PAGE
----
What the draft report appeared to have recommended, is that the Local Loop (the copper infrastructure across which much of the telecommunications traffic in the country flows) should be unbundled thus allowing other companies to access the infrastructure and put their own services over it. It’s no surprise then that what has just happened has come as a shock to many interested parties with the final report recommending against the unbundling of the local loop.
The OECD has released a report on local loop unbundling (LLU) written in September. The report (without delving too deep into it’s 60 pages) states that while “the majority of countries consider that LLU has the potential to enhance local competition and assist in the development of competition for broadband servicesï¿½” it recognises the difficulties in undertaking a LLU including the co-ordination required between the incumbent and ‘new’ entrants to ensure that, once unbundled, the local loop doesn’t fall over due to a lack or clarity/responsibility over fault handling and ongoing maintenance. To me, the most interesting bit is the section stating that “LLU is not a panaceaï¿½ Goals for a broadband society can be attained in many other ways…”
This is kinda obvious stuff I’d have thought, but politicians and company heads all like to create large, expensive committees to slowly reach the same conclusions that anyone with a brain and a bit of Googling skill could have come to in a very short space of time. The fact is, LLU “could’, “should” and “has the potential to” make life easier for those wanting to rollout broad band services, however – everywhere that I’ve looked at where LLU is theoretically taking place the story is the same, it’s taking ages, the newcomers are unwilling to share the costs of ongoing maintenance of the loop and years down the track only a small percentage of lines have been unbundled to competitors (0.01% according to the European Competitive Telecommunications Association).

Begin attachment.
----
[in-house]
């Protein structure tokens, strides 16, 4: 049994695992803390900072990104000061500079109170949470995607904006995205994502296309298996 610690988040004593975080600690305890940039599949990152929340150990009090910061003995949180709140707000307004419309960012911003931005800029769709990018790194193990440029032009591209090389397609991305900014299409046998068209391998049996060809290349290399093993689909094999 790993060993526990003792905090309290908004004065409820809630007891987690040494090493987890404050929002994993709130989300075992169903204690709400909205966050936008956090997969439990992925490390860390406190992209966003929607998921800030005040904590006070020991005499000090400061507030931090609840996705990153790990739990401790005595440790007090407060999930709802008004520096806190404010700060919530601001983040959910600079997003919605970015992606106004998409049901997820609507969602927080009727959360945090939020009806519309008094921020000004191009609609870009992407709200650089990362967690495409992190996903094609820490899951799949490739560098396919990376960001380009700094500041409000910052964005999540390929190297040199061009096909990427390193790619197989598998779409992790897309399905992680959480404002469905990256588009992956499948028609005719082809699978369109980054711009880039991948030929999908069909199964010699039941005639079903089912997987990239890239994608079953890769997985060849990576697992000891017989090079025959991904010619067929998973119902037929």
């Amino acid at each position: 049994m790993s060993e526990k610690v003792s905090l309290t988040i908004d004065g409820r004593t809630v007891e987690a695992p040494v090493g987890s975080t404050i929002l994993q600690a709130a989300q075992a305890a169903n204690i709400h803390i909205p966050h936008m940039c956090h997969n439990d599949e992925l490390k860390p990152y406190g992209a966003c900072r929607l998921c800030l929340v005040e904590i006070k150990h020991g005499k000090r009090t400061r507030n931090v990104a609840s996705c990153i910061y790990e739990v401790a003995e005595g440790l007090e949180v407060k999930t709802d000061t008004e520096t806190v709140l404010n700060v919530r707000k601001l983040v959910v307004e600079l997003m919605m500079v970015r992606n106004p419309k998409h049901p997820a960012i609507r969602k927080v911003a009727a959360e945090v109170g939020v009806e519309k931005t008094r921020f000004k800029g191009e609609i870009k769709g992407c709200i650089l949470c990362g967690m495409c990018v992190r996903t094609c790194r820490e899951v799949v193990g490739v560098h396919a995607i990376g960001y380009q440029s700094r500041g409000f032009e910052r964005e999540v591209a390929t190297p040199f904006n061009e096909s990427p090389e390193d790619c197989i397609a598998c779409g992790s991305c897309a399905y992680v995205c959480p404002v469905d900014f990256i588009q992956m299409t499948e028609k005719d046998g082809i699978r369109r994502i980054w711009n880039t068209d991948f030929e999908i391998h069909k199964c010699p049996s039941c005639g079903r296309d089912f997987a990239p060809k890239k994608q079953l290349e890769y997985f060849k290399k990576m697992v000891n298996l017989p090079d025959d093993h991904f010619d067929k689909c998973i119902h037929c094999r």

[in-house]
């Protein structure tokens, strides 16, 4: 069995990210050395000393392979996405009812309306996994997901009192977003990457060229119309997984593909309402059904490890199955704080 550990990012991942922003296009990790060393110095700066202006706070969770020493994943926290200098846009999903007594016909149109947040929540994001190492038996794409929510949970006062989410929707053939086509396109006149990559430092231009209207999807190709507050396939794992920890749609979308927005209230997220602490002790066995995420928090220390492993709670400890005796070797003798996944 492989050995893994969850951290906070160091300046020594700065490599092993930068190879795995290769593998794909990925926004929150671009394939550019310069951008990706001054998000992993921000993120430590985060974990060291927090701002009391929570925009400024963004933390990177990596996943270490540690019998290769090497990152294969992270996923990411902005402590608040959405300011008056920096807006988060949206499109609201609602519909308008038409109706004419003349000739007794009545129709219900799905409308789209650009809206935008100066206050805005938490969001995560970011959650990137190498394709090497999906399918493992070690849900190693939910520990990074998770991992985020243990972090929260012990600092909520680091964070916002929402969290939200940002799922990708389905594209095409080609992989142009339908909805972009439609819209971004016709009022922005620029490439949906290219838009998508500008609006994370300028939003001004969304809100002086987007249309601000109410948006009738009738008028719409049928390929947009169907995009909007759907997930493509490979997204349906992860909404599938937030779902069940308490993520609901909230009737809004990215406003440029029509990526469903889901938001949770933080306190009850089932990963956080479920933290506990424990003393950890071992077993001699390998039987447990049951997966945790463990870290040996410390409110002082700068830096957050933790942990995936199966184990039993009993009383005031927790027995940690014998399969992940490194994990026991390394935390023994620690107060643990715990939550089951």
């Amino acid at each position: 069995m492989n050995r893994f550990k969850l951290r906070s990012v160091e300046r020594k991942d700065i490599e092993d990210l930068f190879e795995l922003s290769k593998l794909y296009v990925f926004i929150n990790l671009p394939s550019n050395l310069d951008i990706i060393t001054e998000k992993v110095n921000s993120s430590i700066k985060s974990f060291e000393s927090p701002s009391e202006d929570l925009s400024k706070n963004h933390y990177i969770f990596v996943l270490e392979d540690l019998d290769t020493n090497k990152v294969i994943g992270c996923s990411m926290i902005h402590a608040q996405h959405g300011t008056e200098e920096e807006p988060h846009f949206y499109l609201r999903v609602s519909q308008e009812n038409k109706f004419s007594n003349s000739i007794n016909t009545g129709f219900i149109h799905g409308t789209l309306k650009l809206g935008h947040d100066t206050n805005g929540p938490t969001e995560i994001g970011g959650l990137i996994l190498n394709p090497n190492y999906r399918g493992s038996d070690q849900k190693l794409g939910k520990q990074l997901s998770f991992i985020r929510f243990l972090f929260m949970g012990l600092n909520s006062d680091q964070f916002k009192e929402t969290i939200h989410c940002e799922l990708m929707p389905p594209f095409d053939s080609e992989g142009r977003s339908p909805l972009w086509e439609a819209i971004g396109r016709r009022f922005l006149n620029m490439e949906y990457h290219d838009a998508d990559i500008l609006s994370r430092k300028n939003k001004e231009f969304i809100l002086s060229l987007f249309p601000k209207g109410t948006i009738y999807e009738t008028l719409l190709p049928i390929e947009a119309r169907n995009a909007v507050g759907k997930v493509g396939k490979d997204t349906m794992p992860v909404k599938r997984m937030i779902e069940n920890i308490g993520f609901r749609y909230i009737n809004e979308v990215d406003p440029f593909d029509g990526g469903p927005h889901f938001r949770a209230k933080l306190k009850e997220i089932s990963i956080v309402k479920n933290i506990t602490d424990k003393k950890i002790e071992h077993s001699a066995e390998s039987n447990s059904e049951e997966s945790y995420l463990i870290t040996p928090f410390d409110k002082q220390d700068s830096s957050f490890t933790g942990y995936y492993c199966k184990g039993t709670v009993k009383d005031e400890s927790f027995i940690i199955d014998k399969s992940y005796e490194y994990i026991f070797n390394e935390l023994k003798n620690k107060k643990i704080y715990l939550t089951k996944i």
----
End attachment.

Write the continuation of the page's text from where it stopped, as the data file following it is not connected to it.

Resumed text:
The question must be asked then, what the f**k is the point in spending all the time and money on commissioners reports, ongoing regulators, paying out some kind of compensation (I assume this would happen (perhaps naively), to my mind the NZ Government sold something and now wants it back. While is can legislate and take/do whatever it wants, it’s hardly moral – but then this *is* government.
The only place LLU works is in areas where an exchange has a large number of business users. Well bend me over and use me as a toast rack! Fancy that, high concentrations of users of a wide range of telecommunications services are more attractive to new players than Joe Average and POTS. This is precisely why New Zealand already *has* alternative networks -where it makes sense- where it makes sense is where the business users are, and where they are concentrated.
Wellington has CitiLink offering broadband, voice services and has spun off a WiFi offering in the shape of Cafï¿½NET.
It also has an alternative network being strung up by TelstraClear.
Christchurch has a similar alternative network being put in and lets not forget the smaller players such as Dunedins wireless Scarfies.Net or Nelsons ThePacific.NET
– all of these people (there are more, Google if you’re interested) are setting up their networks *where it makes sense*. Face it, if you live in the sticks you’re stuffed. You won’t be using a terrestrial based system for anything much in a few years anyway so initiating a headache like LLU won’t have any benefits to you because by the time the regulatory bollocks has been sorted out, technology will have moved on and the whole thing will have become an expensive bunch of arse. You can tell by the continuing degradation in my tone that I’m getting a bit passionate here, but I think that apart from some short term political point scoring, LLU is not going to do anything to help the average NZer, it’s going to cost us (as the poor saps whose taxes will fund the whole thing) an absolute fortune, and at the end of the day it’s going to be superseded by alternative technologiesï¿½ which brings me back to where I was just over 1000 words ago…
The access of Christmas future will be delightfully wirelessï¿½ Of course by this stage we’ll all be wanting access to MB or GB a second speeds. Oh well, at the end of the day holidays are for holidaying, and until someone creates me an affordable laptop which can deal with sand, seawater and a frighteningly close proximity to boisterous kids, the kind of access I’ll need will be just enough to keep me in the loop until I return, refreshed, revived and ready to swap my summer beach for the florescent bleach.